Start Date/Time: Wednesday, Sept 6, 2017 4-5PM
Location: UTRC 411 Silver Lane, East Hartford, CT
Speaker: TIAN-WEI HUANG, IEEE MTTS DML , email@example.com
Topic: Smart RFIC: Millimeter-wave Gigabit Transceivers with Digitally-enabled Built-in Self-calibration and Auto-switching Functions
In our daily life, we have smart phones, smart TVs, or even auto-pilot smart cars in the future. In our engineer careers, we have smart antenna, smart baseband chips, but we still need auto-calibration smart RFICs. Especially for millimeter-wave RFICs with giga-hertz bandwidth, the narrow-band baseband calibration cannot compensate the broadband AM/AM or AM/PM non-ideal properties. For future multi-band multi-standard radio, auto-band-switching is an essential function to optimize RF performance and to simplify the system control interface. A Miller-divider-type frequency sensor can be used to detect the frequency of input signal and perform auto-band-switching inside RFIC without any system control bits. For parametric sensitive 3rd-order nonlinearity, we need parametric-insensitive calibration methods to compensate the non-ideal behavior within RFIC. For millimeter-wave phase array system, the phase error comes from not only phase shifters but also other functional blocks, like variable gain amplifier (VGA), during phase shifting and gain compensation. We need a phase-error calibration method to compensate the phase error from all RFIC blocks. To optimize system EVM performance, IQ modulator/demodulator are the key components to compensate IQ mismatch at RF frequency, which is also the enabling technology for gigabit high-QAM wireless links. The load-insensitive indicator is used to evaluate different IQ topologies. For IQ self-calibration at RF frequency, the phase compensation has more design challenges than the amplitude calibration, so composite right/left-handed transmission line, switching capacitor array, and phase shifters have been proposed in the IQ phase calibration. All above built-in self-calibration and auto-switching functions are innovated to pave the road to the next-generation millimeter-wave 5G mobile smart RFIC.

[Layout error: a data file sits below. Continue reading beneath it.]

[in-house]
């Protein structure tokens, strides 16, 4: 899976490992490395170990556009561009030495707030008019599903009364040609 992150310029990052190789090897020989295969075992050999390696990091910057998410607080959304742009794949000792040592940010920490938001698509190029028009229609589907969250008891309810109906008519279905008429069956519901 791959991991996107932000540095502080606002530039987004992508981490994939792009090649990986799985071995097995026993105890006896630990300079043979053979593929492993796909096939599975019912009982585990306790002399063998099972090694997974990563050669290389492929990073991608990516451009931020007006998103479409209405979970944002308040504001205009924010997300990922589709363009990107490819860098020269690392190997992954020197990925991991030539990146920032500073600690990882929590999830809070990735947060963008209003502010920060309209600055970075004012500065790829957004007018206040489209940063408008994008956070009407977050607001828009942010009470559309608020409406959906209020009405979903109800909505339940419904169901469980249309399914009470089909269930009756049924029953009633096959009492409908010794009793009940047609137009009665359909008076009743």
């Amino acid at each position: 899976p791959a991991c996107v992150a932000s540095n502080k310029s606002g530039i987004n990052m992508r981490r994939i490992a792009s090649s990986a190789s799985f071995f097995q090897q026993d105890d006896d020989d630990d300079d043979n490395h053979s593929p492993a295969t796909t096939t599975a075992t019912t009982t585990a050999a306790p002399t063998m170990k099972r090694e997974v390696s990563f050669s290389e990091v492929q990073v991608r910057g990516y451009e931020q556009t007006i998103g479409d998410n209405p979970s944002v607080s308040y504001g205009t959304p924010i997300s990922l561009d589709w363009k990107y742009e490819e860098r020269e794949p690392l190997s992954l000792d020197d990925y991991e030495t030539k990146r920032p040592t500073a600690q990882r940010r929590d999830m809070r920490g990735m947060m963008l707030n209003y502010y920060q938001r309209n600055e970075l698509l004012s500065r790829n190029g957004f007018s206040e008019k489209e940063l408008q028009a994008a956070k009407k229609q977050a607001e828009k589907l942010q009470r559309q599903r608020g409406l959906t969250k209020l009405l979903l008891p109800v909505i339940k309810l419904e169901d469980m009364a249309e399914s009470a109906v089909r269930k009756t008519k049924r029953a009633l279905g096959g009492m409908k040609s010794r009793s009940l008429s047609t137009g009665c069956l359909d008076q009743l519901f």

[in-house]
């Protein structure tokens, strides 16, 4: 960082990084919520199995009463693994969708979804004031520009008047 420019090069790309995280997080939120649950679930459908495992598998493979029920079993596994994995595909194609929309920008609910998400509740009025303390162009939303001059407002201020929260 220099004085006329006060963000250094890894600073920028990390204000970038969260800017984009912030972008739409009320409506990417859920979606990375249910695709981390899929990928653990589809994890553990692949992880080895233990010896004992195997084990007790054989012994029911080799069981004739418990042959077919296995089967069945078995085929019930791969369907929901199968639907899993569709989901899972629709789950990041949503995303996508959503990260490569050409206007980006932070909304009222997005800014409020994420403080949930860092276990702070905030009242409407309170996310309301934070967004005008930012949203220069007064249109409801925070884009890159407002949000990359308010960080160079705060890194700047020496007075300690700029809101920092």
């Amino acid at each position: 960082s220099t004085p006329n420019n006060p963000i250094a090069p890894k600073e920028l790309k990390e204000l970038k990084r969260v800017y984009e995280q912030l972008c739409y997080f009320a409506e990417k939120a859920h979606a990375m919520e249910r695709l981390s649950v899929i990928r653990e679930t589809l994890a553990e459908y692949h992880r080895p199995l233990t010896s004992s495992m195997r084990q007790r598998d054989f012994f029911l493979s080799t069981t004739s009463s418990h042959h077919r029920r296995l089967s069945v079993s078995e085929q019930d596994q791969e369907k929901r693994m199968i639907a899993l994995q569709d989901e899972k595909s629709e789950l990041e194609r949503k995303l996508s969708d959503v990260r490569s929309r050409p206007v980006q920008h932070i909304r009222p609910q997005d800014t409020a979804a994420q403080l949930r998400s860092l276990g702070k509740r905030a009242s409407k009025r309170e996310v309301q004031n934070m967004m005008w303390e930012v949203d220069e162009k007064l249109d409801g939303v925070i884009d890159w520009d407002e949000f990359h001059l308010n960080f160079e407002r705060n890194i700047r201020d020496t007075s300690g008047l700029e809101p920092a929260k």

Tian-Wei Huang received his Ph.D. degree in EE from UCLA, in 1993. Then he joined TRW (now is Northrop Grumman), where he designed MMW/sub-THz RFIC. From 1998 to 2002, he was with Lucent Technologies and Cisco Systems, where he developed the high-speed wireless systems. In 2002, he joined the faculty of National Taiwan Univ. Prof. Huang was the recipient of IEEE 2009
Transaction on Advanced Packaging Best Paper Award. Currently, he is the 2015-2017 Distinguished Microwave Lecturers (DML) of the IEEE MTT-S. He is also the Associate Editor of the IEEE Transactions on Microwave Theory and Techniques (TMTT). His research interests include millimeter-wave RF-CMOS design, 5G millimeter-wave, and gigabit wireless systems.